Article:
Health policies and the right to participation
Participation has been recognized as a human right in the Venezuelan Constitution (article 114), in the International Covenant on Civil and Political Rights (article 25) and in the American Convention on Human Rights (article 23).
The right to participation is one of the rights that cuts across all human rights, and particularly economic, social and cultural rights. International agencies such as the United Nations Development Program (UNDP) have begun to recognize the importance of this right by stating:
With regard to the right to health, community participation has been highlighted by various international documents as a core ingredient of health strategies. For instance, the Declaration of Alma-Ata stresses that "people have the right and duty to participate individually and collectively in the planning and implementation of their health care."13 The same Declaration further points out that primary health care "requires and promotes maximum community and individual self-reliance and participation in the planning, organization, operation and control of primary health care, making fullest use of local, national and other available resources; and to this end develops through appropriate education the ability of communities to participate."14
Participation should not be limited to primary health care or to small-scale community projects. On the contrary, the right of the population to participate in various aspects related to health also implies:
This same right to participation in health matters is recognized in articles 5 and 8 of the [Venezuelan] Organic Law on the National Health System (LOSNS) (Ley Orgánica del Sistema Nacional de Salud). The Presidential Commission for State Reform (Copre) (Comisión Presidencial para la Reforma del Estado) proposes three levels of participation in the health sector -- central, intermediate and local -- and suggests that participation should be incorporated into the establishment of priorities, the planning process itself, and the provision of services and evaluation.16
From the above legislation, it is clear that for the development of effective strategies in the health field, participation which is limited to specific stages of decision-making is insufficient. On the contrary, the legislation offers a variety of possibilities for participation including in the planning, evaluation and monitoring phases of health programs. Nevertheless, authorities frequently limit community participation to aspects of project implementation. This fact has been confirmed by the United Nations Special Rapporteur for the Realization of the Economic, Social and Cultural Rights, who indicates that:
The Pan American Health Organization (PAHO) has also confirmed this reality in the health field by stating that:
While it is true that the LOSNS recognizes the importance of community participation in all stages of health policies, it is worth noting that the risk of limited participation exists. Copre underlines that participation "is to be integrated into the process of institutional planning, and is not to be a parallel element, marginal to formal health institutions."19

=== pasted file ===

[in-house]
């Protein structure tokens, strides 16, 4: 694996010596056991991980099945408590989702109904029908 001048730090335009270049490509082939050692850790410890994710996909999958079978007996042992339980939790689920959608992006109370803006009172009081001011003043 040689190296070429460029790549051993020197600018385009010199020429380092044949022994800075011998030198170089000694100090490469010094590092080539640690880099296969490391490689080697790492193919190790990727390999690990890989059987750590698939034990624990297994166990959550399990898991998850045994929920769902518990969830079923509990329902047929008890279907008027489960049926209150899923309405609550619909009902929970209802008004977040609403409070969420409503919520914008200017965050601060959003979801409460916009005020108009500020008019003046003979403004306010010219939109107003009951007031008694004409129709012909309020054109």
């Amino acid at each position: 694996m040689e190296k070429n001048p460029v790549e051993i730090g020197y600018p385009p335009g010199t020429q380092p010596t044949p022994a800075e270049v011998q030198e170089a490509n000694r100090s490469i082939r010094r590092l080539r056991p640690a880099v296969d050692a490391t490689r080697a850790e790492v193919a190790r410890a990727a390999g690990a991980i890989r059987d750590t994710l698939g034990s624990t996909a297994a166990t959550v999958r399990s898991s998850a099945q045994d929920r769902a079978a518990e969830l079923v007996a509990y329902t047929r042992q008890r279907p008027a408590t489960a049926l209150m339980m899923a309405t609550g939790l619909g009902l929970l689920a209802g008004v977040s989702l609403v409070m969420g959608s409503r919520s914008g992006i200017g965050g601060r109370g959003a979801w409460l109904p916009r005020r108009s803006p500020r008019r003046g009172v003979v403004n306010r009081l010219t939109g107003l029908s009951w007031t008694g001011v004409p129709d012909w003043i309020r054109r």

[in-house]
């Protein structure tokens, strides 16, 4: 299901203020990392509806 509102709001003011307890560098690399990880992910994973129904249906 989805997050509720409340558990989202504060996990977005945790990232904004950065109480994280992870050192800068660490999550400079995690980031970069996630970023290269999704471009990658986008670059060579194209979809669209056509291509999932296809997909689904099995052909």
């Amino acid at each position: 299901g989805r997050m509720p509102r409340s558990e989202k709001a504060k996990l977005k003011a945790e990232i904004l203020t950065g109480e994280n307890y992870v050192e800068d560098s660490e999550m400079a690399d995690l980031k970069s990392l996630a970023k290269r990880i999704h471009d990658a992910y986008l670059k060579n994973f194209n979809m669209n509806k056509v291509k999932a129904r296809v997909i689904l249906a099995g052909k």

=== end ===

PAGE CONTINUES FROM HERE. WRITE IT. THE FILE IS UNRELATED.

Participation limited to stages of implementation may lead to the development of "clientele" relationships in which communities feel benefited by being delegated responsibilities of implementation in exchange for expected advantages, such as the use of health centers for community activities. This "clientele" relationship can also have a negative consequence to the extent that communities participating in community health projects can end up renouncing their right to health in a more holistic sense for fear of confrontation with the authorities who "opened the door" for them -- as tiny and irrelevant as that opening may be -- to the co-management of health services.
In this sense, while the population's involvement in hospital boards, administration of public health centers, maternal-infant care programs and other initiatives, constitute legitimate and necessary forms of community participation, they may entail a transfer of responsibilities and/or resources to organized sectors of society which, in turn, may imply that the state is no longer the entity ultimately responsible for the management of such health services. The gaps in the LOSNS on these issues, together with the growing tendency of state agencies to shift their responsibilities to individuals (especially in times of fiscal crisis) may transform participation into a double-edged sword, one that is eventually turned on system beneficiaries.
Finally, it is important to note that the community is to be informed
in order for participation to be effective. To assess the political
will of authorities in this matter, certain factors are to be considered.
Without intending to be exhaustive, the following considerations may
From the above, it may be concluded that the right to participation in health matters is one of the most important areas for ensuring the fulfillment and enforcement of the right to health, and one of the least normatively developed. Developing normative frameworks for participation in health matters and providing the population with effective tools for monitoring official health policies is one of the most urgent challenges in the immediate future for the right to health.
17. United Nations, "Final Report of the Special Secretary of the Human Rights Commission on the Realization of Economic, Social and Cultural Rights" Sub-commission on Prevention of Discrimination and Protection of Minorities. E/CN.4 Sub.2/1992/16, July 3, 1992, paragraph 179.
21. Considering the relatively recent experience of decentralization and transfer of responsibilities in the case of Venezuelan and of the complexities and gaps present in the legislation governing this matter, the topic is not addressed directly in this document, although it will be the object of future research.